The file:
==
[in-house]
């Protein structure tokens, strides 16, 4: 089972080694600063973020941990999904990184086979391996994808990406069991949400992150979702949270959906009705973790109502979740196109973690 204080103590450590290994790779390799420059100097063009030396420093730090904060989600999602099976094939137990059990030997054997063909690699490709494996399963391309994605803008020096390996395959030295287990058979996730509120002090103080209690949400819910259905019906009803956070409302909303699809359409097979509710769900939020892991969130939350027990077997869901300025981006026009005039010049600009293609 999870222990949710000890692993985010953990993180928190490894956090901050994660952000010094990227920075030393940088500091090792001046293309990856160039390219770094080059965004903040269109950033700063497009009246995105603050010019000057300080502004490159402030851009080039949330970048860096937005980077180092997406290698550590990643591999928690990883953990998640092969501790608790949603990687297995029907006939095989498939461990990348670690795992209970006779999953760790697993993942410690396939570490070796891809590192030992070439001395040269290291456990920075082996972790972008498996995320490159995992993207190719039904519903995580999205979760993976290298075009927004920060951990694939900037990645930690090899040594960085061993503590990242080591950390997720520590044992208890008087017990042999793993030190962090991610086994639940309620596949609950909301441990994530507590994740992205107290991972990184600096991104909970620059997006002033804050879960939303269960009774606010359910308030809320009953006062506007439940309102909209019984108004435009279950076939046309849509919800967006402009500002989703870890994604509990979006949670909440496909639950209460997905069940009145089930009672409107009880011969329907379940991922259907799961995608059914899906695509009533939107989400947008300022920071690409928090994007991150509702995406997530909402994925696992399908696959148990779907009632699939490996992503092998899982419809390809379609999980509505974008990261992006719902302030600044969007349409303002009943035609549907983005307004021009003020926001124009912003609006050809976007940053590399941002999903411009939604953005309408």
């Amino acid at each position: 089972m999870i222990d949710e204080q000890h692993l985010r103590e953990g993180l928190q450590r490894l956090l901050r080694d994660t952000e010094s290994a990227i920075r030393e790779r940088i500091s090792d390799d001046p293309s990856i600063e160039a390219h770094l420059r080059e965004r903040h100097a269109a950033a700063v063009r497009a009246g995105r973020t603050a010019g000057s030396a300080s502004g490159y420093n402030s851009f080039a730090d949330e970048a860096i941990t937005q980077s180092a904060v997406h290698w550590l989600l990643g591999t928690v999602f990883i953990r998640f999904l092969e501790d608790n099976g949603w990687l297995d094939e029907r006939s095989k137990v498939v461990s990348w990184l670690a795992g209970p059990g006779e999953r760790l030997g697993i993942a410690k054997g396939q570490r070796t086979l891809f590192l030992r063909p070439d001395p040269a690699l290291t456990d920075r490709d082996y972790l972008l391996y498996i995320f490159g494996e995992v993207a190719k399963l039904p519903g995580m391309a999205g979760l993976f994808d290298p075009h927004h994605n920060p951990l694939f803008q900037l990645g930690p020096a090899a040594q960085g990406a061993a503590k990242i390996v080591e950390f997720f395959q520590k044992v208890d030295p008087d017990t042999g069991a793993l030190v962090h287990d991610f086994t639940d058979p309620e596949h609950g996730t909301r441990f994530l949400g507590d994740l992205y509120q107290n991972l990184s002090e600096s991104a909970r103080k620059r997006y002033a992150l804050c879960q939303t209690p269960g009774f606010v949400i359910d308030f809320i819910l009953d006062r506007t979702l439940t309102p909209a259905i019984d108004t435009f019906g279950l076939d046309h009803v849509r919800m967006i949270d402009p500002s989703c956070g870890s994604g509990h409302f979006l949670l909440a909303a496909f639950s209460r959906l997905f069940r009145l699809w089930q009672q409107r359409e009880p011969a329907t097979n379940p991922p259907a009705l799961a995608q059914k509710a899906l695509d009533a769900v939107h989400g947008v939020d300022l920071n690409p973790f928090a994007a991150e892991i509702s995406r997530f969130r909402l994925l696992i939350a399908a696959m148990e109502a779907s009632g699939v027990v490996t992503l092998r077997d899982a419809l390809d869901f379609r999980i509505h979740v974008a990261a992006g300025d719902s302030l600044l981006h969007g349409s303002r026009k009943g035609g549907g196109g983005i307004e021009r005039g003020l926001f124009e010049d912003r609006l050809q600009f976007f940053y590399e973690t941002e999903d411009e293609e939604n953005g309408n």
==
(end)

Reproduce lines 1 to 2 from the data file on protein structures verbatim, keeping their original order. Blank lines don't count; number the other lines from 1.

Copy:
[in-house]
């Protein structure tokens, strides 16, 4: 089972080694600063973020941990999904990184086979391996994808990406069991949400992150979702949270959906009705973790109502979740196109973690 204080103590450590290994790779390799420059100097063009030396420093730090904060989600999602099976094939137990059990030997054997063909690699490709494996399963391309994605803008020096390996395959030295287990058979996730509120002090103080209690949400819910259905019906009803956070409302909303699809359409097979509710769900939020892991969130939350027990077997869901300025981006026009005039010049600009293609 999870222990949710000890692993985010953990993180928190490894956090901050994660952000010094990227920075030393940088500091090792001046293309990856160039390219770094080059965004903040269109950033700063497009009246995105603050010019000057300080502004490159402030851009080039949330970048860096937005980077180092997406290698550590990643591999928690990883953990998640092969501790608790949603990687297995029907006939095989498939461990990348670690795992209970006779999953760790697993993942410690396939570490070796891809590192030992070439001395040269290291456990920075082996972790972008498996995320490159995992993207190719039904519903995580999205979760993976290298075009927004920060951990694939900037990645930690090899040594960085061993503590990242080591950390997720520590044992208890008087017990042999793993030190962090991610086994639940309620596949609950909301441990994530507590994740992205107290991972990184600096991104909970620059997006002033804050879960939303269960009774606010359910308030809320009953006062506007439940309102909209019984108004435009279950076939046309849509919800967006402009500002989703870890994604509990979006949670909440496909639950209460997905069940009145089930009672409107009880011969329907379940991922259907799961995608059914899906695509009533939107989400947008300022920071690409928090994007991150509702995406997530909402994925696992399908696959148990779907009632699939490996992503092998899982419809390809379609999980509505974008990261992006719902302030600044969007349409303002009943035609549907983005307004021009003020926001124009912003609006050809976007940053590399941002999903411009939604953005309408």